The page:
Table 2

List of excluded primary studies and secondary reviews.

Article details:

Ref.

Reason(s) for exclusion.


Brieger WR et al.: West African Youth Initiative: outcome of a reproductive health education program. J Adolescent Health 2001, 29: 436–446.

[14]

Repeated cross-sectional design felt to limit our objectivity in measuring programme attrition.

Gallant M, Maticka-Tyndale E: School-based HIV prevention programmes for African youth. Soc Sci Med 2004, 58:1337–1351.

[11]

Secondary review, including studies without control group.

Kinsman J et al.: Implementation of a comprehensive AIDS education programme for schools in Masaka District, Uganda, AIDS Care1999, 11: 591–601.

[35]

No control group

Kinsman J et al.: Evaluation of a comprehensive school-based aids education programme in rural Masaka, Uganda, Health Education Res 2001, 16: 85–100.

[36]

No control group

Maclachlan M et al.: AIDS education for youth through active learning: A school-based approach from Malawi, Int J Educ Dev 1997, 17: 41–50.

[37]

Matched control used. Did not fulfil the criteria of having both pre- and post-intervention assessment.

Magnani R et al.: The impact of life skills education on adolescent sexual risk behaviors in KwaZulu-natal, South Africa, J Adolescent Health, 2005, 36: 289–304.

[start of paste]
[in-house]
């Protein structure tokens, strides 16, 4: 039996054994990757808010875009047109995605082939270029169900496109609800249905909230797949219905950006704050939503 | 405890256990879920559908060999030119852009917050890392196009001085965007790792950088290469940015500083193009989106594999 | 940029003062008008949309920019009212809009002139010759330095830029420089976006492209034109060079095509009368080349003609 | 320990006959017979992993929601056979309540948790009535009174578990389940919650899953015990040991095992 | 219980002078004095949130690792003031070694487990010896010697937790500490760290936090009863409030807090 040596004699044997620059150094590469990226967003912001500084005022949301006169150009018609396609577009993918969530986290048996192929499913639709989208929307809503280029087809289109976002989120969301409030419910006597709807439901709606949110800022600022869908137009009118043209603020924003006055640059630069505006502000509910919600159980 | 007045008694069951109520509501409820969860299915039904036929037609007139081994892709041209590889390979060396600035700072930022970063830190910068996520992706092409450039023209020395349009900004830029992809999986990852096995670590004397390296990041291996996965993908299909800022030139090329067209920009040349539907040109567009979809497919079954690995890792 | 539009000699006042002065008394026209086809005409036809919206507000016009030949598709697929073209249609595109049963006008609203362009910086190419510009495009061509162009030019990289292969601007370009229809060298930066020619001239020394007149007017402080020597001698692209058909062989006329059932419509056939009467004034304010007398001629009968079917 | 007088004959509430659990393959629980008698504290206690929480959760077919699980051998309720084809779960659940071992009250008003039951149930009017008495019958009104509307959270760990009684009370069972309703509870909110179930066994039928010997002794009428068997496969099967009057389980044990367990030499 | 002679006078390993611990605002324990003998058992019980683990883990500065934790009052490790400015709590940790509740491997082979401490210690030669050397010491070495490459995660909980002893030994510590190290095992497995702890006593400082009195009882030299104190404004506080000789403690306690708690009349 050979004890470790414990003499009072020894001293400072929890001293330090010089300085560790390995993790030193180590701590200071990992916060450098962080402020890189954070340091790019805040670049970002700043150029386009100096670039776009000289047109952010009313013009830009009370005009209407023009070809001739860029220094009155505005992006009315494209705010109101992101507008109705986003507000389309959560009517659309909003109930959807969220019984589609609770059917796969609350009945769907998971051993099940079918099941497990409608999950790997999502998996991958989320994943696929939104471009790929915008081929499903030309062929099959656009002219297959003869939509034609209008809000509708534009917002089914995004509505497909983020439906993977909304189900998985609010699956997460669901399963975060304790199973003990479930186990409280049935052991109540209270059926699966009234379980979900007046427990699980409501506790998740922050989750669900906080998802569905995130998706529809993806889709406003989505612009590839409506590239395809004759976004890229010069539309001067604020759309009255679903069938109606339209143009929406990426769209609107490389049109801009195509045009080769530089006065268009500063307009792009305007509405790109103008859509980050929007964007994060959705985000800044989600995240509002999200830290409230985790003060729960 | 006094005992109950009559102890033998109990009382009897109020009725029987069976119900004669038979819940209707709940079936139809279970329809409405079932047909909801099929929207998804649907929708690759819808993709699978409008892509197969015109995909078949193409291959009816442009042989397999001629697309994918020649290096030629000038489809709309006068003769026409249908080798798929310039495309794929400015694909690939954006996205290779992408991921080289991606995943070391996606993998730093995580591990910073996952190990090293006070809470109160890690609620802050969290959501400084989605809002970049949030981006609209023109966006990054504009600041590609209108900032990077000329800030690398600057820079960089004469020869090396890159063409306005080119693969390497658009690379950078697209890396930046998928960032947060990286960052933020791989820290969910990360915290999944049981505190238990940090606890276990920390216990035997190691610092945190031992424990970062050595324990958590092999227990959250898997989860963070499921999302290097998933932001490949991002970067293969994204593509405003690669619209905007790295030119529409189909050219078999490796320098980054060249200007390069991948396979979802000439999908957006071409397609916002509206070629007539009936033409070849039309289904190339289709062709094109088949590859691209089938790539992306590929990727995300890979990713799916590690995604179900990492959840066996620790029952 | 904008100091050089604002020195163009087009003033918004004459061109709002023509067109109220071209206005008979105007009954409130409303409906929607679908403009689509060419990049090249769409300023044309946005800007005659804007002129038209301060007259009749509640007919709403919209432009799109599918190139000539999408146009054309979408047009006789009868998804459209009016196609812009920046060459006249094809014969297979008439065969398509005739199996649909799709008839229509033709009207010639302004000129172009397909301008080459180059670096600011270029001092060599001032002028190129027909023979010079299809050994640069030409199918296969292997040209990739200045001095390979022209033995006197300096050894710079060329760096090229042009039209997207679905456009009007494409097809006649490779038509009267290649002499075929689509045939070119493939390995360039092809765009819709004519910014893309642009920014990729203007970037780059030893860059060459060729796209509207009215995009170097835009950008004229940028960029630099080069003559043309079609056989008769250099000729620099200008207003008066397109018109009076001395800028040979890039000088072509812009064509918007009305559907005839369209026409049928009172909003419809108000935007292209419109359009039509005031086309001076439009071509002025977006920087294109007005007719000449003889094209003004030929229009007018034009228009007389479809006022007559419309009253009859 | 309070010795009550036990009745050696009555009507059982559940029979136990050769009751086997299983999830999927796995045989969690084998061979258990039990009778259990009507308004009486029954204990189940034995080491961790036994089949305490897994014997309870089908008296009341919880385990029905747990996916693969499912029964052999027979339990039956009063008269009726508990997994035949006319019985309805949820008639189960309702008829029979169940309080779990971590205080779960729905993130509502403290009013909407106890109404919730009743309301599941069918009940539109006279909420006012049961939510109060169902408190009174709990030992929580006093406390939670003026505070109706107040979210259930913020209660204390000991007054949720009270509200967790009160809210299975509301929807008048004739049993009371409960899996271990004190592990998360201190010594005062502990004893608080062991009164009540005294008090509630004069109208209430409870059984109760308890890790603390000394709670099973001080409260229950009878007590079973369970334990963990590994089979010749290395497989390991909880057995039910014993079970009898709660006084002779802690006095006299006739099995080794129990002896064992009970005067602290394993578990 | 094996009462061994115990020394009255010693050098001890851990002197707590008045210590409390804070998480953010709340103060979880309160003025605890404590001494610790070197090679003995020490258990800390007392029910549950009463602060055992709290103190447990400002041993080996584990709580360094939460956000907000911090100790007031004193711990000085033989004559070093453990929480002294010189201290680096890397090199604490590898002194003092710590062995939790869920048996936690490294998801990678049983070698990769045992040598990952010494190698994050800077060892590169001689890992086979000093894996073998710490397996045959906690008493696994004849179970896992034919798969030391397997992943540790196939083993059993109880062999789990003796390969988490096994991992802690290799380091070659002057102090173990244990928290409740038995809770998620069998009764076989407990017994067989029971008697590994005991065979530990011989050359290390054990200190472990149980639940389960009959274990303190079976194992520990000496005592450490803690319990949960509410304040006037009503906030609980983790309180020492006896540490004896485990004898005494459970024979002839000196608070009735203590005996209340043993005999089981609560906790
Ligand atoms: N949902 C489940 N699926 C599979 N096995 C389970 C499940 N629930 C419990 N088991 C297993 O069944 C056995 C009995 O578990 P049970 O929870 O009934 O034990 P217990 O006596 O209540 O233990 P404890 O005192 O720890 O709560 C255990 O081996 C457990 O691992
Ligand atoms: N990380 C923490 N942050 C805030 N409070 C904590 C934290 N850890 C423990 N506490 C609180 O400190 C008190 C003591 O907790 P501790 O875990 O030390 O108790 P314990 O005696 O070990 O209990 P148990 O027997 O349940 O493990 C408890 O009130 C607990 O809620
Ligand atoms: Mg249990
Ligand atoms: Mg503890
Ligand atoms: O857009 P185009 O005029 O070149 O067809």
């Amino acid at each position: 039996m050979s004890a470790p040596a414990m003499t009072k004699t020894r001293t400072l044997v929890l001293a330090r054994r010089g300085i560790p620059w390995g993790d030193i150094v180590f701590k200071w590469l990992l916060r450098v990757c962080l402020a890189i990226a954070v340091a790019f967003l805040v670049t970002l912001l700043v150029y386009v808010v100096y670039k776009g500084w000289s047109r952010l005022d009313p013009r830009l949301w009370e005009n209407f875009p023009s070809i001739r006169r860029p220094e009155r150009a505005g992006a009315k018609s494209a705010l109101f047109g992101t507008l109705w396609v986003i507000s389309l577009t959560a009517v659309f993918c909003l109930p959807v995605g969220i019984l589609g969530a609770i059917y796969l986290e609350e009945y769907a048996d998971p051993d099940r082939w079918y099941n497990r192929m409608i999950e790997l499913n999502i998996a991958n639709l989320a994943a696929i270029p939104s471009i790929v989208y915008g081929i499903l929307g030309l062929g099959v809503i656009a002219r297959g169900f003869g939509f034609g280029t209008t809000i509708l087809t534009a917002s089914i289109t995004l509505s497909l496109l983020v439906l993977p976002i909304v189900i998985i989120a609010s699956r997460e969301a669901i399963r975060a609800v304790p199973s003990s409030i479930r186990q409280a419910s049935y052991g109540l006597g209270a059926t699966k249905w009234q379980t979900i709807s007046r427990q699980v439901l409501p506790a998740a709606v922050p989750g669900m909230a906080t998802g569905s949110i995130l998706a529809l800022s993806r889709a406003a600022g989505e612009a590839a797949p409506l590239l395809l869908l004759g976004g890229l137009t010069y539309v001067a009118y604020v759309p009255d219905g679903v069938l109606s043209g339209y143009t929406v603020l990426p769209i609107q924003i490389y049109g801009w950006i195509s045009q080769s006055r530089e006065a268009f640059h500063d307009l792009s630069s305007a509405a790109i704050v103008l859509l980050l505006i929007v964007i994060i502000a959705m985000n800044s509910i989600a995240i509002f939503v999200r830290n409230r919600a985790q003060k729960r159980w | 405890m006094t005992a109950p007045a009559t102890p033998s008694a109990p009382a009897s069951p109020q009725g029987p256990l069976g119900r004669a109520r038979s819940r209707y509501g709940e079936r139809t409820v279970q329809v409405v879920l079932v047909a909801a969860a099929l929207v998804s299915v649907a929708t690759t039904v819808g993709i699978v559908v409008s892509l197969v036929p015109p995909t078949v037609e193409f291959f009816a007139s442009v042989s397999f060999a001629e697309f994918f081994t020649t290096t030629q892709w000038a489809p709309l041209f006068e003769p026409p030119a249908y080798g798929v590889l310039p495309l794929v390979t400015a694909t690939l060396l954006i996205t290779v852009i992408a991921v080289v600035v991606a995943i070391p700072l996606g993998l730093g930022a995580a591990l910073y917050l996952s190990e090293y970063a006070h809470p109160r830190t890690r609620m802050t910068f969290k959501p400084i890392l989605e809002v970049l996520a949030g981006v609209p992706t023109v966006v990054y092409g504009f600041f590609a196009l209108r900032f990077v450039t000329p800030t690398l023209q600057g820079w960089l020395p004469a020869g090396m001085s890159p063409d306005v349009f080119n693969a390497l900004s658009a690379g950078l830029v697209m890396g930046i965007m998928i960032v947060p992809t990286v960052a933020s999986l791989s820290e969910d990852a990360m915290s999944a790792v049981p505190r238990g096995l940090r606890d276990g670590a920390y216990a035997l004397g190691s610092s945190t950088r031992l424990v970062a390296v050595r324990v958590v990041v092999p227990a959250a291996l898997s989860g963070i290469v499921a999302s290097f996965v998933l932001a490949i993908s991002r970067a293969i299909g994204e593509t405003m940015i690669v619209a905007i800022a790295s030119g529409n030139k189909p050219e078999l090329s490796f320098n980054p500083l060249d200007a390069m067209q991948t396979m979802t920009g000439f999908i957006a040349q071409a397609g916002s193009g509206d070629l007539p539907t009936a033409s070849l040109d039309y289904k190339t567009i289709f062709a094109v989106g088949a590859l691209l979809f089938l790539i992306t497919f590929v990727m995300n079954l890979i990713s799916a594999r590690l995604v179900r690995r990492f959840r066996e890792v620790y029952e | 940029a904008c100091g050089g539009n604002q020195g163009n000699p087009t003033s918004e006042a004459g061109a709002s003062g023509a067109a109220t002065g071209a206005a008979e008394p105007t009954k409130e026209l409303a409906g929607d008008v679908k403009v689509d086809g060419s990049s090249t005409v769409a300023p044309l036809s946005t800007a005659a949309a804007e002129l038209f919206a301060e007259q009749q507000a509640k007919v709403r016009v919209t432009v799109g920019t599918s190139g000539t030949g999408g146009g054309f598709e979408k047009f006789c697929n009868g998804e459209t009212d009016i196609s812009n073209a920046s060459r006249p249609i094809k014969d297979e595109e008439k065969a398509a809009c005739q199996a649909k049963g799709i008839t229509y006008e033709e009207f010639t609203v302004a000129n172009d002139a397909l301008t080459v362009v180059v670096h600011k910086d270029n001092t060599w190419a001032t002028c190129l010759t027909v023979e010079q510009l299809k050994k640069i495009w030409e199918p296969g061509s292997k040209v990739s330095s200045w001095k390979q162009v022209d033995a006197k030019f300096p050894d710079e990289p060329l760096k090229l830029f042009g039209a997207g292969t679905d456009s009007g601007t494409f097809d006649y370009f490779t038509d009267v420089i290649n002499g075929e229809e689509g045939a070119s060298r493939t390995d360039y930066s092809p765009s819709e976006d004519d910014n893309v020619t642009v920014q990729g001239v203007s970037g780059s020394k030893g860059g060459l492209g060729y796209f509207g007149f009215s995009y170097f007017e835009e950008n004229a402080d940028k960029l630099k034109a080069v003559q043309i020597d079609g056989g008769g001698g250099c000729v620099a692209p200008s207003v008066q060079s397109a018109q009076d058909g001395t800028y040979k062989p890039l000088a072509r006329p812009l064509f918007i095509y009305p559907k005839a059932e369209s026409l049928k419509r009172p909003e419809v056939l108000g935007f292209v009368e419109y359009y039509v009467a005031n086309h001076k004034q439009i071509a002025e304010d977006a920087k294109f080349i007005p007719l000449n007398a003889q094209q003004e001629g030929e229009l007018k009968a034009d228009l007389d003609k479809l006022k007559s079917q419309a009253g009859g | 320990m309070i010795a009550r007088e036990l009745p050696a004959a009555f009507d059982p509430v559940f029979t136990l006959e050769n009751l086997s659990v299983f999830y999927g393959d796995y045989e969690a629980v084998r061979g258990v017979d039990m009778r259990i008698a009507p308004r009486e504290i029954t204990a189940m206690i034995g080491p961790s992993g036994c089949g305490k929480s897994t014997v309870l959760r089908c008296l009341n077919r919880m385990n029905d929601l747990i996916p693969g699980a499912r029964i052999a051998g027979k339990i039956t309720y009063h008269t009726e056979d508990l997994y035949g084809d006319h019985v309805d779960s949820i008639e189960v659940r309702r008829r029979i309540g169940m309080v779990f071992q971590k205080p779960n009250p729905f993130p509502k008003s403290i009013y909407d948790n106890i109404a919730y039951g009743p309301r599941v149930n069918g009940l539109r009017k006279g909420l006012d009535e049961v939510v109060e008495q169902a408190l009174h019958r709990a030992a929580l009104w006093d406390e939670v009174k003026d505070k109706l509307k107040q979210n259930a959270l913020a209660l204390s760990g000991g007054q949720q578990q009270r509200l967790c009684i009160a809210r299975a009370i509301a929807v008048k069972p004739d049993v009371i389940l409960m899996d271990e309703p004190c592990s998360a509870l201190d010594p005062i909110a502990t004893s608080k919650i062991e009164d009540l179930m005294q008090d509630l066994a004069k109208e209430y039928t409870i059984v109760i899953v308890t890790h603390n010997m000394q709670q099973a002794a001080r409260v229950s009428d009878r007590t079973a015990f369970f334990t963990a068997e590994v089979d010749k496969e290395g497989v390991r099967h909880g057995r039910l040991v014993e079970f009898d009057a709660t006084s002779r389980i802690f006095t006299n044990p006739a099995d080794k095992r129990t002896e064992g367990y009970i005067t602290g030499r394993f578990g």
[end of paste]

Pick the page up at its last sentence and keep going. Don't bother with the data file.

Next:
[38]

No control group

Magnussen L et al.: Interventions to prevent HIV/AIDS among adolescents in less developed countries: are they effective? Int J Adolescent Med Health, 2004, 16: 303–323.

[12]

Secondary review, not as focused geographically and in terms of types of intervention.

Mbizvo MT et al.: Effects of a randomized health education intervention on aspects of reproductive health knowledge and reported behaviour among adolescents in Zimbabwe, Soc Sci Med 1997, 44: 573–577.

[39]

Outcomes relating to pregnancy and contraception, and excluding STD/HIV/AIDS.

Okonofua FE et al.: Impact of an intervention to improve treatment-seeking behavior and prevent sexually transmitted diseases among Nigerian youths, Int J Infect Dis, 2003, 7: 61–73.

[22]

Repeated cross-sectional design felt to limit our objectivity in measuring programme attrition.

Shuey DA et al.: Increased sexual abstinence among in-school adolescents as a result of school health education in Soroti district, Uganda, Health Educ Res, 1999, 14: 411–419.

[17]

Repeated cross-sectional design felt to limit our objectivity in measuring programme attrition.

Speizer IS et al.: The effectiveness of adolescent reproductive health interventions in developing countries: A review of the evidence, J Adolescent Health, 2003, 33: 324–348.

[13]

Secondary review, not as focused, geographically/intervention types. Includes studies without control group.


Paul-Ebhohimhen et al. BMC Public Health 2008 8:4   doi:10.1186/1471-2458-8-4

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